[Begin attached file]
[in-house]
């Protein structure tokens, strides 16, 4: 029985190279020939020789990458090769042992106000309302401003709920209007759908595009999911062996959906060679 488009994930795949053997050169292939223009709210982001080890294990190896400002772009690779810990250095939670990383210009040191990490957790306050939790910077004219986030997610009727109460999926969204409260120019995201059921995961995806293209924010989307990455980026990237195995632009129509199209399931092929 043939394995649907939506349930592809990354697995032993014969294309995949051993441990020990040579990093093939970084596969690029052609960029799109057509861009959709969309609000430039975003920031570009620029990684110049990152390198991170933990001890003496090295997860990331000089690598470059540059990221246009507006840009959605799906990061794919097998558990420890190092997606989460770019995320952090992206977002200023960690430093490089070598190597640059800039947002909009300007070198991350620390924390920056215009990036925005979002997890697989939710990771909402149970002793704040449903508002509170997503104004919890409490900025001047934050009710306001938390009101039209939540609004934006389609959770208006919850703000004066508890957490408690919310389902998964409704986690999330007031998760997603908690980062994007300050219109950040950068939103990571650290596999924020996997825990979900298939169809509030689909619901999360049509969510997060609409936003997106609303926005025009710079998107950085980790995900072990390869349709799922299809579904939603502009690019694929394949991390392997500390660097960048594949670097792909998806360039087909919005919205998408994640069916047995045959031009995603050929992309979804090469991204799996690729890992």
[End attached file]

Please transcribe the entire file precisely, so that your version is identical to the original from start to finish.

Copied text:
[in-house]
């Protein structure tokens, strides 16, 4: 029985190279020939020789990458090769042992106000309302401003709920209007759908595009999911062996959906060679 488009994930795949053997050169292939223009709210982001080890294990190896400002772009690779810990250095939670990383210009040191990490957790306050939790910077004219986030997610009727109460999926969204409260120019995201059921995961995806293209924010989307990455980026990237195995632009129509199209399931092929 043939394995649907939506349930592809990354697995032993014969294309995949051993441990020990040579990093093939970084596969690029052609960029799109057509861009959709969309609000430039975003920031570009620029990684110049990152390198991170933990001890003496090295997860990331000089690598470059540059990221246009507006840009959605799906990061794919097998558990420890190092997606989460770019995320952090992206977002200023960690430093490089070598190597640059800039947002909009300007070198991350620390924390920056215009990036925005979002997890697989939710990771909402149970002793704040449903508002509170997503104004919890409490900025001047934050009710306001938390009101039209939540609004934006389609959770208006919850703000004066508890957490408690919310389902998964409704986690999330007031998760997603908690980062994007300050219109950040950068939103990571650290596999924020996997825990979900298939169809509030689909619901999360049509969510997060609409936003997106609303926005025009710079998107950085980790995900072990390869349709799922299809579904939603502009690019694929394949991390392997500390660097960048594949670097792909998806360039087909919005919205998408994640069916047995045959031009995603050929992309979804090469991204799996690729890992």